Ultimately, the essential skills visa is there to fill an immediate gap in the Kiwi economy, rather to than attract long-term expats. If you want to get a taste of New Zealand life, but aren’t sure about a permanent move, a work to residence visa may suit you. Again, certain skills, job offers and qualifications are needed to qualify, but as the name suggests, time spent on a work to residence visa can lead to permanent residence.

These visas are also tied to a list of skills shortages, but the skills on this list reflect longer-term needs for development in the country. If you can fill one of these jobs for 24 months and you meet a host of age, income and good character requirements, you have the right to apply for permanent residence.

The work to residence visa can be earned either by filling a specific role in the country, or by getting a permanent job offer from an accredited employer.

For expats who are looking for a direct route to life in New Zealand, the skilled migrant visa is likely to be the smoothest ride. Again, this visa considers the expertise you bring to the party and decides on your eligibility based on that. The strictest rule is that you must be under the age of 55 to be eligible.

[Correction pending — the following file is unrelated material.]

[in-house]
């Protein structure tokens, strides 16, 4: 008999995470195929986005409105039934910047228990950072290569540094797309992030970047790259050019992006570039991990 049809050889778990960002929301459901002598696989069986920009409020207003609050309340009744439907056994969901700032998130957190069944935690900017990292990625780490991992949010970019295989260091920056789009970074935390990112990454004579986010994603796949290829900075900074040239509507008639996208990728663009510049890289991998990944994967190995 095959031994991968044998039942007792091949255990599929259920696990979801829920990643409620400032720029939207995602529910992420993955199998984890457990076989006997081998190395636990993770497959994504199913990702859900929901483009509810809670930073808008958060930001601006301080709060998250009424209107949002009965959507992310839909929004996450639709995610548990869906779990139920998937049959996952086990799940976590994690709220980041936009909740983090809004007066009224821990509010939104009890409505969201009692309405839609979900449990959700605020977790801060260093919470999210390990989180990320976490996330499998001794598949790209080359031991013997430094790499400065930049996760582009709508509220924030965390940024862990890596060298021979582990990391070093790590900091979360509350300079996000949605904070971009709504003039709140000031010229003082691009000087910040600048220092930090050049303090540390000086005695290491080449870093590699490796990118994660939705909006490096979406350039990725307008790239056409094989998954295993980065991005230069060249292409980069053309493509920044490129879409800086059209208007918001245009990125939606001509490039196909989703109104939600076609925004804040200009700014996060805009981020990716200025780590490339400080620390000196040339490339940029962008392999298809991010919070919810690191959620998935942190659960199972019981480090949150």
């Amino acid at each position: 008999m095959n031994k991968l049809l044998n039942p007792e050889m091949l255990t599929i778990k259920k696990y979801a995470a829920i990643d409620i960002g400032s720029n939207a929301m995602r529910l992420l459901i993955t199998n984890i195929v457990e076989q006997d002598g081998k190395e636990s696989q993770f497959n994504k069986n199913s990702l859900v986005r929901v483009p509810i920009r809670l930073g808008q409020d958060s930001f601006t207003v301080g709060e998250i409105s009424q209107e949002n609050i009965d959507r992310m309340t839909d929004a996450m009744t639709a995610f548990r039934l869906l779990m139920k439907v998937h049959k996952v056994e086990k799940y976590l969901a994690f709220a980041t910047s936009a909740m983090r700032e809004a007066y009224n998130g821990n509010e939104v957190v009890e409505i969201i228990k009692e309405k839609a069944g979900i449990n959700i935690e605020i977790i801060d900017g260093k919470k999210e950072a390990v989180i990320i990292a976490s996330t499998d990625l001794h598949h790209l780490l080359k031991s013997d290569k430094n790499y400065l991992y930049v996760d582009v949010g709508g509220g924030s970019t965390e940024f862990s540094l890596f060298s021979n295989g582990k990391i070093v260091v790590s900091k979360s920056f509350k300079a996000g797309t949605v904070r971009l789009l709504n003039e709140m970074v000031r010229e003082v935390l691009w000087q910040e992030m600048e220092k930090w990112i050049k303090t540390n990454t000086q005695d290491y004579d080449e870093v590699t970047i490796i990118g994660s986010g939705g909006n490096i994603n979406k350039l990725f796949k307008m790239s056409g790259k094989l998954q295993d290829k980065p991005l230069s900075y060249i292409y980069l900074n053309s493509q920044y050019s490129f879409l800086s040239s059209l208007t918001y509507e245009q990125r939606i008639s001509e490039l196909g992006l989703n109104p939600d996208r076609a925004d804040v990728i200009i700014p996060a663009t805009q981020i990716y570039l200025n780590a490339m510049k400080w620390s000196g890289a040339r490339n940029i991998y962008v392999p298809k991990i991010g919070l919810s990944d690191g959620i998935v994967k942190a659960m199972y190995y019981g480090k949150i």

Individual circumstances have an impact on your chances of success, but the starting point for any visa application should be the New Zealand Now website, which has all the latest information about in-demand jobs. The most valuable feature on the website is the eligibility calculator, which allows you to quickly work out if your circumstances qualify you for a Kiwi visa.

If the calculator spits out a positive result, the website has two more invaluable tools. The first of these can be found by clicking on the ‘Get ready for New Zealand’ link. After filling in a few details, the tool generates a comprehensive ‘to do’ list, helping you to ensure you have all the documents required at each stage of the application. The tool also offers helpful hints on researching the Kiwi job market and managing the move.

The second secret weapon on the website is a list of approved immigration advisors. It’s easy to feel overwhelmed with the process of moving overseas, so many expats employ advisors to lend a hand and an expert eye. Unfortunately, this advice isn’t always worth the paper it’s written on, let alone the cash you spend on it. The approved list reflects the advisors who can offer a quality service, with information that accurately reflects current New Zealand policy.

Although the rules for expat entry to New Zealand might be tighter than in many other nations, the process is easier than most, with the government investing in a user-friendly system. Be sure to check out the visa options that are open to you and do your research into the job roles you might be able to fill, as this will give you multiple routes through the paperwork.